december 2021 KPA CTP of the Month
Hu took a “leap of faith” when in 2015 he and his wife, newlyweds at the time, decided to move to the United States to further their educations. Hu and his wife adopted their dog, Bear, a Vizsla/Beagle mix, that same year. Hu remembers that he “wanted to learn from scratch about training a dog and wanted to do it right.” However, he did not know how to distinguish among the many training techniques out there. “At the time, I had no idea what the difference was between positive reinforcement and punishment/balanced training.” Karen Pryor Academy (KPA) stood out to Hu. “I was not a fan of using aversives just to get the job done.” He preferred KPA's science-based training methodology and philosophy. Hu completed the KPA Dog Trainer Professional (DTP) program under Laurie Luck in Kansas City, Missouri, in 2016. “Laurie was an awesome teacher. She was knowledgeable, encouraging, and fun to interact with,” Hu remembers. “I made the right decision to take that course!”
Hu reports that he “loved every part” of the DTP program. “Every day was a mind-opening experience for me.” He admits that he found the first training assignment, capturing, quite challenging, however. Trying to capture Bear’s lip-licking and record the training on video took much longer than Hu expected. “In the beginning, I was only able to capture the lip-licking after Bear’s mealtime, so that limited my opportunity to click the behavior.” To capture more lip-licking, Hu started using peanut butter. He called the behavior “ice Cream.” Bear would lick his lips every time Hu provided that cue.
After completing the KPA DTP course, Hu felt that he had earned “a passport to my dog-training career.” He found his very first dog-training apprentice job in Arlington, Virginia, at a time when the job market was extremely challenging for foreigners in the United States. The owner of the school was also a KPA CTP! Hu learned a lot, accumulating significant first-hand experience with dogs and training. That background helped him land his current job at When Hounds Fly Dog Training when he moved to Toronto, Ontario, Canada, in 2018. “It’s safe to say that KPA has changed my life.”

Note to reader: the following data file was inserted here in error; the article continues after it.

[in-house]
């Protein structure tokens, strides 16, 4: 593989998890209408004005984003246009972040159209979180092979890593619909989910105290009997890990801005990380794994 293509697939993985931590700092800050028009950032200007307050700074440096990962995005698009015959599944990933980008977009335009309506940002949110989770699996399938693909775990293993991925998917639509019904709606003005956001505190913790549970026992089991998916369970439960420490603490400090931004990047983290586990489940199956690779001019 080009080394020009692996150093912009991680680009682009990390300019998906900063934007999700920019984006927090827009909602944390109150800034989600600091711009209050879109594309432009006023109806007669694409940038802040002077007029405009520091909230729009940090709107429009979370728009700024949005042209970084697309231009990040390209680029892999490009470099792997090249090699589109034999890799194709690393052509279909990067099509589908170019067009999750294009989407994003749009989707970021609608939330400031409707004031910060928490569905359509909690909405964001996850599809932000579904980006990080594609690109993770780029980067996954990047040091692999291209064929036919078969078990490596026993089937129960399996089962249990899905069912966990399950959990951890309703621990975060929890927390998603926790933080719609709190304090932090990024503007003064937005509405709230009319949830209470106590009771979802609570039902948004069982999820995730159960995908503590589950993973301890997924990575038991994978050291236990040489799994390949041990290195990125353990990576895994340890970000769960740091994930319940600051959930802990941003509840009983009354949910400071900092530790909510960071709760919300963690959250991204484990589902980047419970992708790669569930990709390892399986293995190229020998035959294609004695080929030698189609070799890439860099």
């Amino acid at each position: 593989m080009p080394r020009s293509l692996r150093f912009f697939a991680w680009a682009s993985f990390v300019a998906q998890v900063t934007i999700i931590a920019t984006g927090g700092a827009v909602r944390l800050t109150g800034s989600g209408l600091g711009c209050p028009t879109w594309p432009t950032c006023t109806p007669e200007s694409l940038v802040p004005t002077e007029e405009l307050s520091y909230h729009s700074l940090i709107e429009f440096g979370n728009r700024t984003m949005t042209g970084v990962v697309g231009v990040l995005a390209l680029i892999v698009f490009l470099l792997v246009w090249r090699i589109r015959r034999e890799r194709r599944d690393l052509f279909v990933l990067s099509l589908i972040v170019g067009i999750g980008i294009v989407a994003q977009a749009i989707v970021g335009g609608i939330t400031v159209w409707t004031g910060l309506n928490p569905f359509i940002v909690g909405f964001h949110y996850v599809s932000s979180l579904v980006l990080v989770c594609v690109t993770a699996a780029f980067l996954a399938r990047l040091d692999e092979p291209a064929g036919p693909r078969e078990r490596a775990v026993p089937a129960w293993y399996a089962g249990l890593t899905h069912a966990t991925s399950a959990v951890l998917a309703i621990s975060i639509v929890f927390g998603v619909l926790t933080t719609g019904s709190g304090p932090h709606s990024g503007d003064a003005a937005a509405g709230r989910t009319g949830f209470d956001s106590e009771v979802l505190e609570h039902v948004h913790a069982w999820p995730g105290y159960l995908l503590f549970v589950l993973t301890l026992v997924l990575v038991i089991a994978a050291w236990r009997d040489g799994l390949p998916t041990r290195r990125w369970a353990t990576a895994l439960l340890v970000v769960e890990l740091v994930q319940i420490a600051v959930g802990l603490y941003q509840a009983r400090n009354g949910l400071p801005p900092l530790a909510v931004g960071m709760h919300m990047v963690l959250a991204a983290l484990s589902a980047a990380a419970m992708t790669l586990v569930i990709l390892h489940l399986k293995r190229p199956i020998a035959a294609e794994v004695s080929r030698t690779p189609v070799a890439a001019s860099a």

It's safe to say that KPA has changed my life.
Learning about shaping may be what Hu values most from his KPA course experience. Breaking down a goal into incremental steps and reinforcing the approximation leads to incredible success. The baby steps for teaching a dog the behavior “Go to Mat” (first click for the dog looking at the mat, then click for walking toward the mat, then click for stepping on the mat, and gradually raise the criteria until the dog lays on the mat) help set up the dog up for success. In shaping, “you can clearly see that both the dog and the human learner are enjoying the game.”
Hu relies on positive reinforcement not just with the dogs he trains but also with clients, co-workers, and family. “It helps to shift my attention from what they are still working on to what they've accomplished. I try to acknowledge their achievements generously and positively.” Hu feels that he was not the best communicator when he worked as a TV producer in China. “I was quick to point out errors but was not generous with compliments when they were due.” This attitude was quite common in the media industry, according to Hu, as people just needed to get the job done and move on to the next task. The downside was high employee turnover. “Apparently, nobody was happy about being treated harshly without any appreciation.”
Post-KPA, Hu decided to use positive reinforcement with the people around him. Recently, Hu was promoted as Team Lead at When Hounds Fly. “I started to give more compliments to my co-workers for their fantastic work performances, which they rightly deserve. I want to make sure my teammates feel safe and comfortable enough to ask me any questions.” For his private-lesson clients, Hu creates training roadmaps and sets specific mini milestones. “I remind them what they've already achieved with their dogs if they encounter challenges and cheer them on in continued training.”
In addition to KPA CTP designation, Hu obtained his CPDT-KA certification in 2019. He completed Michael Shikashio's Aggression in Dogs Master Course in 2020 and is currently preparing for CDBC certification. Hu’s ongoing plan is to use clicker training and TAGteach with all of his staff members and co-workers at When Hounds Fly. “I want to help each of them become a great instructor and team player, using all of the knowledge I learned from KPA.”
Hu’s longer-term aim is to help bring KPA to China, as he speaks both English and Mandarin. “At the moment, there isn't a Chinese version of any of the KPA courses, which makes it difficult for the KPA techniques to be taught in China. I hope I can do my part to share the lessons of KPA and to help improve human-canine relationships in China.” Hu is on his way to realizing his goal from his TV-producer days: changing Chinese society to include an understanding of canine behavior.